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Problems of Composition

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Title : Problems of Composition
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Problems of Composition

I have read a lot of discussions of music composition, but there are certain aspects that are rarely if ever discussed. For example, there is a lot of theoretical discussion of things like harmony, motivic structure and counterpoint, but not much about the character of the various sections of the piece. What do I mean? Most music needs sections that are introductory, sections that are going somewhere, sections that are climactic and sections that are concluding. Traditional analysis of formal functions, such as we find in the recent theoretical work of people like William Caplin, deals with this to some extent, but always tied to common practice harmony. These sections are called "exposition," "development," "recapitulation," "coda" and so on. The great strength of common practice harmony was that methods were discovered using harmony and thematic structure to give narrative shape to music in both the microcosm and macrocosm, whether we are talking about something as brief as a Haydn theme:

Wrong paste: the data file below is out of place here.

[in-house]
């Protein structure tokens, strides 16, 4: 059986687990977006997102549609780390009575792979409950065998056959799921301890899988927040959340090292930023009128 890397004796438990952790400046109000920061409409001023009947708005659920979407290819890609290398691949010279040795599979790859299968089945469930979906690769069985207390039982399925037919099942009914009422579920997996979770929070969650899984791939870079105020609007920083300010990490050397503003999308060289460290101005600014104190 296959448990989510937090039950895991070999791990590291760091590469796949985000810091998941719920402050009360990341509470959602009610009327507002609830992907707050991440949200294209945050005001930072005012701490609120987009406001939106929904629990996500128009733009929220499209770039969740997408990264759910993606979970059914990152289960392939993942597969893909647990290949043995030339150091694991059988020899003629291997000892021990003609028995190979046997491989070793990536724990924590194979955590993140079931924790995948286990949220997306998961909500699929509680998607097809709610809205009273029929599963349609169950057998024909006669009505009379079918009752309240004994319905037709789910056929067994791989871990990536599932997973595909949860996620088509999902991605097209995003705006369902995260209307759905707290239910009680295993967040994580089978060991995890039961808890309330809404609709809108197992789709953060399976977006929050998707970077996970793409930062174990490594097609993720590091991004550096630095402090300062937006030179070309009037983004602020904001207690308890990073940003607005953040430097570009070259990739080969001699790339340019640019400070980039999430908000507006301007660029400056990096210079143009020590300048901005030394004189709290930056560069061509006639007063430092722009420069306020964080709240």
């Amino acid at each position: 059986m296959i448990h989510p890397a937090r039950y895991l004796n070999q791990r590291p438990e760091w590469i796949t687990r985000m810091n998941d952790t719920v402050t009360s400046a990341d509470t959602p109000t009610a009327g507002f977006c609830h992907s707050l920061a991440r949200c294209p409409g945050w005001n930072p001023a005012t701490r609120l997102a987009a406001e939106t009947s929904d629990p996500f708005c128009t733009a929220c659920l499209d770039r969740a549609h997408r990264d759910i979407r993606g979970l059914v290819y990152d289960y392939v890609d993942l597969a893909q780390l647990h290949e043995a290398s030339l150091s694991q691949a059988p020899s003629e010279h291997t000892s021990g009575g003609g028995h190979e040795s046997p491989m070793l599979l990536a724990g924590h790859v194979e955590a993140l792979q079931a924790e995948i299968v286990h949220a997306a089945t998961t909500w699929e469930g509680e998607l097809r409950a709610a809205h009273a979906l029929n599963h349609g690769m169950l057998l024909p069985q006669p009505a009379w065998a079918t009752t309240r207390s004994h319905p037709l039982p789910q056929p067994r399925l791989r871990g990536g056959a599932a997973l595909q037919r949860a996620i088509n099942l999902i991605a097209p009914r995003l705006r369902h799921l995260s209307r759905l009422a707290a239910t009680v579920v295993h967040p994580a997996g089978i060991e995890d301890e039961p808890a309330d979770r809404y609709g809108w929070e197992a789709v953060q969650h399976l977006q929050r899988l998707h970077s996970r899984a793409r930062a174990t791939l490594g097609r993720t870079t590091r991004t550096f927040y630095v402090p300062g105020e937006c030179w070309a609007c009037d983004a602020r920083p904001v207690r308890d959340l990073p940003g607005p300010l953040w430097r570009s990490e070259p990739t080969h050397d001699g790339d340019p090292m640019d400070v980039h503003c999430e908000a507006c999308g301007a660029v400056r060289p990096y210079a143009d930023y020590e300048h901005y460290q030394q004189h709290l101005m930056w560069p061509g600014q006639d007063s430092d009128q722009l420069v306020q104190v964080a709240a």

Or as lengthy as a Bruckner symphonic movement. Modernism brought with it a host of problems in composition. One way of handling them was to load everything onto contrapuntal structures which was the tendency of 12-tone music. Though we find in Schoenberg, for example, that a lot of tonal gestures linger here and there. Another strategy was to simply eliminate the concept of narrative shape altogether. This was the approach of John Cage and Karlheinz Stockhausen among many others. Composers like Steve Reich have attenuated the harmonic and motivic aspects in favor of long-range rhythmic structures.

For many of us, the problem of giving the appropriate character to the openings of compositions, to the places where forward movement is needed, to places where something climactic is needed and to places where and ending is sought, remains a difficult one. Often one has to resort to texture, to orchestration, to using a whole bunch of percussion instruments or to other aspects such as timbre. But the problem isn't going away and re-presents itself anew with every new piece. How lucky people like Haydn and Mozart were that they had a well-stocked toolbox with all the things they needed to build well-structured pieces of music. Of course, Haydn actually invented a number of these...

Here is the string quartet by Haydn that I quoted above, the Op. 76, No. 2, nicknamed "Das Quinten" or "The Fifths" because of that opening theme. That incredibly simple motif is the ONLY theme Haydn needs to build an entire movement.




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